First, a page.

Colin Edwards Will Retire from Racing after 2014 Season

Announcing his decision during the pre-event press conference for the Red Bull Grand Prix of the Americas, Colin Edwards told the assembled press that 2014 would be the Texan’s last season racing a motorcycle. Citing a lack of improvement on his performance in pre-season testing and at the Qatar GP, Edwards decision perhaps answers the lingering question in the paddock of when the American rider would hang-up his spurs after an illustrious career in AMA, WSBK and MotoGP. Talking about his inability to come to terms with the Forward Yamaha, which Aleix Espargaro was able to take to the front of the pack in Qatar, Edwards was at a loss when it came to understanding the Open Class machine and his lack of results.

MSF Updates Its Basic RiderCourse Curriculum

It is no surprise that statistics from the NHTSA show that motorcycle accidents and injuries are on the rise. According to the 2012 Motor Vehicle Crash report published by the NHTSA, motorcycle fatalities for that year rose to 4,957, up seven percent from 2011, while injuries increased 15% to 93,000. While the NHTSA statistics are misleading because the motorcycle category includes mopeds, scooters, three-wheelers, pocket bikes, mini bikes, and off-road vehicles, new riders need every advantage they can afford. The Motorcycle Safety Foundation has taken notice of these statistics and has revised the curriculum for its Basic RiderCourse to include a new Basic eCourse, which students will take prior to in-person instruction.

Yamaha Trademarks “R1S” & “R1M” at USPTO – “YZF-R1M” Trademarked Abroad – But Why?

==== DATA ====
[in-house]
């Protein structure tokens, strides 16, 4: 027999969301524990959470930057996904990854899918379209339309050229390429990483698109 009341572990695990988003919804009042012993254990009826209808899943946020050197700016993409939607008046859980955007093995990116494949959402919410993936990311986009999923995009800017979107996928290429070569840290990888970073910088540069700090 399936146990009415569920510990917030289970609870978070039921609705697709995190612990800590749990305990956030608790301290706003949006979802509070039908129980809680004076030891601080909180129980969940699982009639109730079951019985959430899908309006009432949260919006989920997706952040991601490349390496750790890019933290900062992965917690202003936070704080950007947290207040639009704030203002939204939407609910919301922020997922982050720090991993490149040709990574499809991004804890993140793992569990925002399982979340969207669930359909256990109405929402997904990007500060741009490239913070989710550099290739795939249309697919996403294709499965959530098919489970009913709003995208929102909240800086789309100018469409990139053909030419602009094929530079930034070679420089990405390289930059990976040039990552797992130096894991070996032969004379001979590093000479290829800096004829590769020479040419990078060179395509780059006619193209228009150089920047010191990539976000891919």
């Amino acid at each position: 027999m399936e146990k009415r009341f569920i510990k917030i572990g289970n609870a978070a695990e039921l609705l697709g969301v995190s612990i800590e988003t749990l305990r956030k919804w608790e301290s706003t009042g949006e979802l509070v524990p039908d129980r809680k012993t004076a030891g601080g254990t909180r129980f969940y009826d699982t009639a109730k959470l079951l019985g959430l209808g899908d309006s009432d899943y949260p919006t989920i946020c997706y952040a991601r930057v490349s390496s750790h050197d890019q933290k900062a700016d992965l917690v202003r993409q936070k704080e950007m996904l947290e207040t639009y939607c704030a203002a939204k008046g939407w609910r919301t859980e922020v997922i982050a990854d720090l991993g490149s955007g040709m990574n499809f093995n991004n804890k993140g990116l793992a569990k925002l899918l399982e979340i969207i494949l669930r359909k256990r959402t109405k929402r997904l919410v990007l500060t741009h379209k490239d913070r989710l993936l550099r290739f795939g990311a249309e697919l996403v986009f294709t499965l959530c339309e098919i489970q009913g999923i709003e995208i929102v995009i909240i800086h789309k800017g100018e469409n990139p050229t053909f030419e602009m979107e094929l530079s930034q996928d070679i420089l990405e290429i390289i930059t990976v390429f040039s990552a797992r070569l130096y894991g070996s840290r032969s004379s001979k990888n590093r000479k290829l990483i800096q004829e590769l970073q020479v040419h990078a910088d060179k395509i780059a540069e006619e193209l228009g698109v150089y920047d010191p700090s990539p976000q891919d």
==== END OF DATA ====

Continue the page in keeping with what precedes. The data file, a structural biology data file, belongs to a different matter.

Are new Yamaha YZF-R1 models coming down the pipe? That’s the question being asked after trademark filings in the US and abroad tipped off Yamaha Motor’s intention to use “R1S”, “R1M”, and “YZF-R1M” for motorcycle, scooter, and three-wheeled purposes. The filings are being taken as hints towards a possible multiple trim levels of the Yamaha YZF-R1 superbike, with the “S” and “M” designations being different spec machines than the current base model. The “S” nomenclature is a popular one in the two and four-wheeled world, though “M” would certainly be a novel designation, outside of say…BMW.

Bell & COTA Create Texas-Themed Limited-Edition Helmet

Continuing its theme of making limited-edition helmets for premier-class US rounds, Bell Helmets has teamed up with the Circuit of the Americas and Chris Wood, of Airtrix, to create a Texas-themed Bell Star Carbon helmet, just in time for COTA’s MotoGP race next weekend. Available only until April 13th, the Bell/COTA helmet features a red, white, and blue flag motif on the front, with both the American and State of Texas flags visible, which then wrap around the rear to merge with a hardwood design, reminiscent of the floorboards in a Western saloon. The helmet is also crowned with a Longhorn cattle skull, which adds to the Texan motif. The specially designed helmet also features a horseshoe, the COTA logo, and the 2014 Red Bull MotoGP of The Americas logo.